The south wall of the nave has a clerestory with two clear-glazed windows. There are some carvings in the roof where the timbers connect. There is also a musical instrument in the south-west corner of the nave – as far as I can tell, this is an harmonium.
There is one window on the north wall – English Decorated Gothic again, I think – which is fairly complex. On the south wall, there is a window with a wooden mullion. This is a very plain window, presumably modern with square glass and no ornamentation.
The church would seem to be built from local stone and is quite nicely built. The stones are weathering well – nice dark ironstone. The tower has three stages, buttressed on the corners and with stringers between the stages. The middle stage has one wooden ventilator which is square. The top stage has two ventilators on the south and north walls which are Gothic. The tower roof is not visible and is probably close to flat.
The porch has a Gothic external entrance but the door between the porch and nave looks to be Norman and certainly is not Gothic (a relic from an earlier church?). The outside of the nave and clerestory has been rendered at some point but the aisle wall doesn’t seem to have been.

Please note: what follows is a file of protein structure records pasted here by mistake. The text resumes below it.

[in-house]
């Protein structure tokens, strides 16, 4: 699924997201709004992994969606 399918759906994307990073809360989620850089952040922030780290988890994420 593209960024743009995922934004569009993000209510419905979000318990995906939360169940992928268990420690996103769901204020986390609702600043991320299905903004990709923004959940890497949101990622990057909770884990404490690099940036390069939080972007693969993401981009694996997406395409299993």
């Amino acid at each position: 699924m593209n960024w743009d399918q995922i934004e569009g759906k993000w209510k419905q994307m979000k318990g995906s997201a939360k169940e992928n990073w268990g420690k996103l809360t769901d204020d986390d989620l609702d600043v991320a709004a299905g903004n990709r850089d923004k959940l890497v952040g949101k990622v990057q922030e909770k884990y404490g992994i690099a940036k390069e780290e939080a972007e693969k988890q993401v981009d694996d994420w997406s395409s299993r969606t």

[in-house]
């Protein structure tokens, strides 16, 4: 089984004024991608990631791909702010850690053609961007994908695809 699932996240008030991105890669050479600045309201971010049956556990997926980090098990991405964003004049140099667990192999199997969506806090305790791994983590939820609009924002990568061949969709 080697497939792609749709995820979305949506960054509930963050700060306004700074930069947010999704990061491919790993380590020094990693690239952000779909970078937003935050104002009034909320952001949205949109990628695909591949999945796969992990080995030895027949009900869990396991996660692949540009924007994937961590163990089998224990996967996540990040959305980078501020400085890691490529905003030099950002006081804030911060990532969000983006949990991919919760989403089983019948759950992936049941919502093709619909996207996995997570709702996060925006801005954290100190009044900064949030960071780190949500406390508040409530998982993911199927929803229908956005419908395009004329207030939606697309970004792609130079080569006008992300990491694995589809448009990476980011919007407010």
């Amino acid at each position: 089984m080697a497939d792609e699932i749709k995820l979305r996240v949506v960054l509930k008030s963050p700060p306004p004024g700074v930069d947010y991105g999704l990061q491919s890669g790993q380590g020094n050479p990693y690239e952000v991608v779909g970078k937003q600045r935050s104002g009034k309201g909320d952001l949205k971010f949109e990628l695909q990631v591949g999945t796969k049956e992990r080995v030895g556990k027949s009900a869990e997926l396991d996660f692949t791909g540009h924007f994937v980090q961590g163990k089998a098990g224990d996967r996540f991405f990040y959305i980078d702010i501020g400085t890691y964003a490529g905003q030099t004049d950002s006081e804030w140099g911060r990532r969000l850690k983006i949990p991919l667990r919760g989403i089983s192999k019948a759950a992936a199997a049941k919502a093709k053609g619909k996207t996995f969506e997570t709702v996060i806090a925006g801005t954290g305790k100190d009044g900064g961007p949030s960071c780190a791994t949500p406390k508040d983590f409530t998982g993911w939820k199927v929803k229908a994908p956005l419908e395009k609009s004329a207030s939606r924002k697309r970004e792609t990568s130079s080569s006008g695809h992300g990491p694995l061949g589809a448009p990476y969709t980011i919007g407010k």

There is a fairly new pantile roof – late twentieth century at the oldest. There is a shallow pitched roof to the nave but marks on the tower show that the roof used to be much steeper. The older, steeper roofs were usually so because they were shingle, or perhaps thatch which need the steepness to remain rain-proof. When the church was able to move to slate, tiles or lead, the roof would be lowered to reduce the weight of the new covering.
On the north wall of the nave outside there is evidence of arches (See comment about the partial arch inside). There is one arch, a buttress and a second arch, indicating that there was once a north aisle at some point. On the infill of the eastern most arch is the window I mentioned in the description of the interior.
There is little of any note on the outside of the chancel, the south wall of which supports plenty of lichens. At the junction of the chancel and nave there are some indications that the chancel used to be higher with a steeper roof – see my note above about a change in roofing materials.
In the churchyard are a variety of grave memorials. Mostly, these are normal Victorian styles but there are some more interesting ones.
St Michael’s church in Buslingthorpe is a very mixed up church. It dates from the 13th century and has been rebuilt by the Victorians with the exception of the tower. We have some idea of the date the church was built by the list of rectors. The first rector was Herbert of Hanby who died in 1220 – clearly the church was built before this.